A new in-depth report found that the advent of entertainment TV in Italy made its viewers more likely to vote for Berlusconi and other populists. These findings could be applied to other countries, the study says.
Access to low-quality entertainment television makes people less civic-minded, less "cognitively sophisticated" and more likely to vote for populists, a new study published in the July edition of the American Economic Journal has found.
Using the extensive data available about the introduction and use of private TV broadcasters in different parts of Italy, researchers from Spain, Italy and the UK have shown that the areas of the country that were exposed to Silvio Berlusconi's entertainment channels earlier were much more likely to vote for the populist leader the first time he ran for office in 1994.
Indeed, by "by priming particular cultural models, light entertainment shows, soap operas, and advertising" can have just as much as effect on behavior as politically biased TV news, the report noted.
Although support for Berlusconi and his Forza Italia party has waned, and his style of populism was more right-wing, the same demographics of society that overwhelmingly voted for him in the 1990s are now voting for the Five Star Movement (M5S). Although M5S has left-leaning roots, it "shares with Forza Italia a distinctively populist rhetoric," the study said.
Entertainment TV makes people 'cognitively and culturally shallower'
Private television channels were banned in Italy in 1976, and Berlusconi's Mediaset was one of the first companies to make use of loopholes that allowed private TV channels ostensibly operating at the local level to be spread nationally by means of syndication agreements.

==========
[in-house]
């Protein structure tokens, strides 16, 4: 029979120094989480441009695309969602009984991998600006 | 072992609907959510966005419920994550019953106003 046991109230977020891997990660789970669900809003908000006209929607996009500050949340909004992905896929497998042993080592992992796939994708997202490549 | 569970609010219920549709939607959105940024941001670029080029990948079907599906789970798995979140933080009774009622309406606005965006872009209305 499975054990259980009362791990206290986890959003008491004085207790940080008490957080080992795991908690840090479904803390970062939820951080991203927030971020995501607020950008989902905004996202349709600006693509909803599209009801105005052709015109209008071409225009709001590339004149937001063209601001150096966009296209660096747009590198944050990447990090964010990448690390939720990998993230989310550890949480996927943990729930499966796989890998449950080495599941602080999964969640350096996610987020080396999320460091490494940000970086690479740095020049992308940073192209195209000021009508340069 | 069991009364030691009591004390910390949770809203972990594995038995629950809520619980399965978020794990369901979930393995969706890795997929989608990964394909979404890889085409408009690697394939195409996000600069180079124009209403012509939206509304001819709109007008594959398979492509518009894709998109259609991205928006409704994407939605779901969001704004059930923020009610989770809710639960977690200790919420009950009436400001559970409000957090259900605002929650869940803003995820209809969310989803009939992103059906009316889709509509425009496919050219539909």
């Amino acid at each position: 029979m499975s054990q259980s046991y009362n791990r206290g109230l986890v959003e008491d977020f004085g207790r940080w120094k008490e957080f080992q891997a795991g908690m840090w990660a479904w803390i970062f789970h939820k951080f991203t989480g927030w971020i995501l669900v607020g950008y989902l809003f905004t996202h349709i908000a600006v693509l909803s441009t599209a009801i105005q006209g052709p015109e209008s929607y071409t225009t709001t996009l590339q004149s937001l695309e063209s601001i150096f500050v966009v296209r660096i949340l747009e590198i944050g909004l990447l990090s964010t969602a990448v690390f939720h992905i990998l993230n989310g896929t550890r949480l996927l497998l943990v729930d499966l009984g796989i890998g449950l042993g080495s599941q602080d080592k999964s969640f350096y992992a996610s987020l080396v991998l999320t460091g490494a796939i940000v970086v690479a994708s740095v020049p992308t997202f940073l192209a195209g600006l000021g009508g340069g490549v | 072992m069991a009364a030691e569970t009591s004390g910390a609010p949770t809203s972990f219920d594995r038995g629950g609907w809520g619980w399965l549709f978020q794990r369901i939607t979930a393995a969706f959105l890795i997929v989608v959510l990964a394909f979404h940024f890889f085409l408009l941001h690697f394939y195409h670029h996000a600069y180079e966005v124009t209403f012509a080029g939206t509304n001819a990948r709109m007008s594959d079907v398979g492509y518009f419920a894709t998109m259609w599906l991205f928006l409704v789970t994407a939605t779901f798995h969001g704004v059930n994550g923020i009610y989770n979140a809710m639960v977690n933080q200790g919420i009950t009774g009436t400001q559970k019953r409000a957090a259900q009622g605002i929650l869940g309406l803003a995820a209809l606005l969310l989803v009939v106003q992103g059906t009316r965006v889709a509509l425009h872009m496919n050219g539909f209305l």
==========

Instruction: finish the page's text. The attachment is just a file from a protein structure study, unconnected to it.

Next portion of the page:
The researchers found that in comparison to channels operated by public broadcaster RAI, which was news and education based, Mediaset channels showed almost no news until the 1990s and instead aired low-brow entertainment programming and films that were considered of a lower quality based on critical review data as well as parental guidelines. The availability and pervasiveness of Mediaset was then compared to voter data across Italy.
"Taken together, our findings support the view that exposure to entertainment television, particularly at a young age, can contribute to making individuals cognitively and culturally shallower, and ultimately more vulnerable to populist rhetoric," the report said, noting that this does not necessarily mean right-wing populism, but rather whatever side of the political spectrum the individuals were more often presented with.
Children and elderly most susceptible
The study also notes that age of exposure, either as very young children or as much older viewers, affected receptiveness to populist messaging as well as intelligence: "For individuals first exposed to Mediaset as children, we find that entertainment TV has a negative impact on cognitive abilities in adulthood…these individuals also exhibit significantly lower levels of civic engagement."
This data was measured by "standardized numeracy and literacy tests" as well as by "interest in politics and participation in voluntary associations."
The study concludes that its "findings offer the first systematic evidence that exposure to entertainment television influences voting behavior," and could likely be applied to cases outside Italy as well.